There are a handful of other bus routes that reach into the East Bay hills, giving you access to some of the region's best hiking without resorting to a CO2-spewing car. Route 54 shuttles back and forth between Fruitvale BART and Merritt College where, if you walk to the southeastern end of the campus and through an unnecessary parking lot, you'll find the trailhead into Leona Canyon. Like Joaquin Miller, this park is tucked entirely within Oakland city limits, but it doesn't feel like an urban park. It's a densely forested pocket of rambling live oaks crawling up the hillsides, and a seasonal creek that blooms with water cress and blackberry in the summer. Tilden Park in the Berkley hills is also easily accessible by bus. From the downtown Berkeley BART, you can grab the Route 67. It runs weekdays and weekends.
By bus you can also easily reach parts of the Bay with sunny warm beaches and piers excellent for lounging and fishing. Local fisherman John Stevenson said he doesn't like to drive to Alameda, but it's not stopping him from fishing in the bay. In the evenings he carries his fishing poles, a bucket, bait, and other supplies with him on the bus from downtown Oakland to Alameda.
In the spirit of not blowing up a fellow fisherman's spot, I won't say where Stevenson gets off the bus, but he said he catches surf perch right from the shoreline. Unlike Oakland's fenced-in, paved-over, industrial waterfront, there are plenty of places to drop a line in the water in Alameda. For example, if you take the Route 31, which departs every 30 minutes from 11th Street and Broadway in downtown Oakland, you can make it to the Alameda Rock Wall. The Rock Wall was built to break the surf against Alameda's southern face near the spot where the US Navy stationed battleships and even nuclear-powered aircraft carriers until the base closed in the 1990s. The wall juts directly out into the bay into relatively deeper water, making it a good spot for catching rays, rock bass, and even leopard sharks. To get there, take the Route 31 to the corner of Pacific Avenue and Main Street, and then walk about half a mile down Central Avenue and the little single lane road behind Encinal High School.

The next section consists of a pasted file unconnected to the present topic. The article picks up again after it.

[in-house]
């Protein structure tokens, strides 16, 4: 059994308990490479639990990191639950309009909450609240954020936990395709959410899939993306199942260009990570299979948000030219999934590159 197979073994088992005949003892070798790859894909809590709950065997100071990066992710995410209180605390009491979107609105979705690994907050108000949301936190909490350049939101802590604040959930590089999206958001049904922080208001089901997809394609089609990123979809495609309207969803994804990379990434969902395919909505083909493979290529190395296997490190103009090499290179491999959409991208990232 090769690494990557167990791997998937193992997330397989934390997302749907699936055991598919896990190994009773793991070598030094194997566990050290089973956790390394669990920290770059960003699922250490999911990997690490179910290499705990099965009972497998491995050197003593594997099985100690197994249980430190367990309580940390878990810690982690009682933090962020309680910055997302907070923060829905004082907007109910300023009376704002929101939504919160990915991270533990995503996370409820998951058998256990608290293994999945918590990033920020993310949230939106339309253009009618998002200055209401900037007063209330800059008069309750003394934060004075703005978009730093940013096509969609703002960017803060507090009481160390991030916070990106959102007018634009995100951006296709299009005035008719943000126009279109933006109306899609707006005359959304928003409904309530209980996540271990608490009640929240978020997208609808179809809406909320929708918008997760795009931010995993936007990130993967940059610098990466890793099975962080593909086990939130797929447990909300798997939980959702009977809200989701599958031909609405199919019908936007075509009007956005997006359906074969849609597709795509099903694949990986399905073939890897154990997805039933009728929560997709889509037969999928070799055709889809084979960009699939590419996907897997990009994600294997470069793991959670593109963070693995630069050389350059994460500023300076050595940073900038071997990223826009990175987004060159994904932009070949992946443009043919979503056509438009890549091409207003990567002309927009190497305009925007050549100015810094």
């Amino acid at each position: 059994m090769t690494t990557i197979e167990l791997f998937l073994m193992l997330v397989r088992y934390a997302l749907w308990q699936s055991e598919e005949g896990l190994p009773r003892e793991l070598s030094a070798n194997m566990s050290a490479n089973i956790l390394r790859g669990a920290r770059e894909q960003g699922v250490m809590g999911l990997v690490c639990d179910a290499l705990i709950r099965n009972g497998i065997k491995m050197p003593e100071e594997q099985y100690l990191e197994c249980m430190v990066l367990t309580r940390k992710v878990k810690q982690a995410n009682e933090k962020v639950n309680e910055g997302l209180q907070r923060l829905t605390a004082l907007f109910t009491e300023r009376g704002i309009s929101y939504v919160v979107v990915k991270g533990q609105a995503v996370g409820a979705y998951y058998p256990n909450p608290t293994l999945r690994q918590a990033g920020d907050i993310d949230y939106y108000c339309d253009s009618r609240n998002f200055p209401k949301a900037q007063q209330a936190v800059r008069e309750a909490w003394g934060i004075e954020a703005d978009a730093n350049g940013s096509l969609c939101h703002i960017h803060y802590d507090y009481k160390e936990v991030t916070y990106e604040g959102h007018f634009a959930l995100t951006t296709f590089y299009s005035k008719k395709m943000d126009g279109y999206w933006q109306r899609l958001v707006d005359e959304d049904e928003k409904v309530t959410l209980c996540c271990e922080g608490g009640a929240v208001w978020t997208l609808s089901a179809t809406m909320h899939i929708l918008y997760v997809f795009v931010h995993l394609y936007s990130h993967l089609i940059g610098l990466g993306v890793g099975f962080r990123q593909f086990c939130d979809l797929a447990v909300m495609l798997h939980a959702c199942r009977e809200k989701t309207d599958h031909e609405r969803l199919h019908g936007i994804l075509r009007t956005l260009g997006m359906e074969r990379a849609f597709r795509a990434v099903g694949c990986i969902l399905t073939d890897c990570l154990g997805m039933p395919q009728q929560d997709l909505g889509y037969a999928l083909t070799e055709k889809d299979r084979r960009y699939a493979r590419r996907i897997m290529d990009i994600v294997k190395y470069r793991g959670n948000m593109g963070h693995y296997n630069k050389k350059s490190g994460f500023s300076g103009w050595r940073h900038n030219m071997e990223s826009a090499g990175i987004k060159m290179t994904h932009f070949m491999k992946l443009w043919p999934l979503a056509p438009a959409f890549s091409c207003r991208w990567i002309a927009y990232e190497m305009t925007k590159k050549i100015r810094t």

If fishing isn't your thing, and you would rather spend a lazy afternoon sunning on the beach, you can catch the Route 20 from either downtown Oakland or Fruitvale BART any day of the week. The 20 will drop you off along Shoreline Drive, where, for a mile and a half, there's surf and sand: Crown Memorial State Beach. It's still the Bay Area, so this beach can be chilly year round, but because it's nestled inside the bay's eastern half, Alameda's shoreline is usually warmer than San Francisco's western end and the popular Marin and San Mateo county beaches that are truly only accessible from the East Bay by car. Whether or not you want to eat fish from the bay, or swim in it, is another question entirely. The bay remains a seriously polluted body of water. A huge source of this pollution? Cars.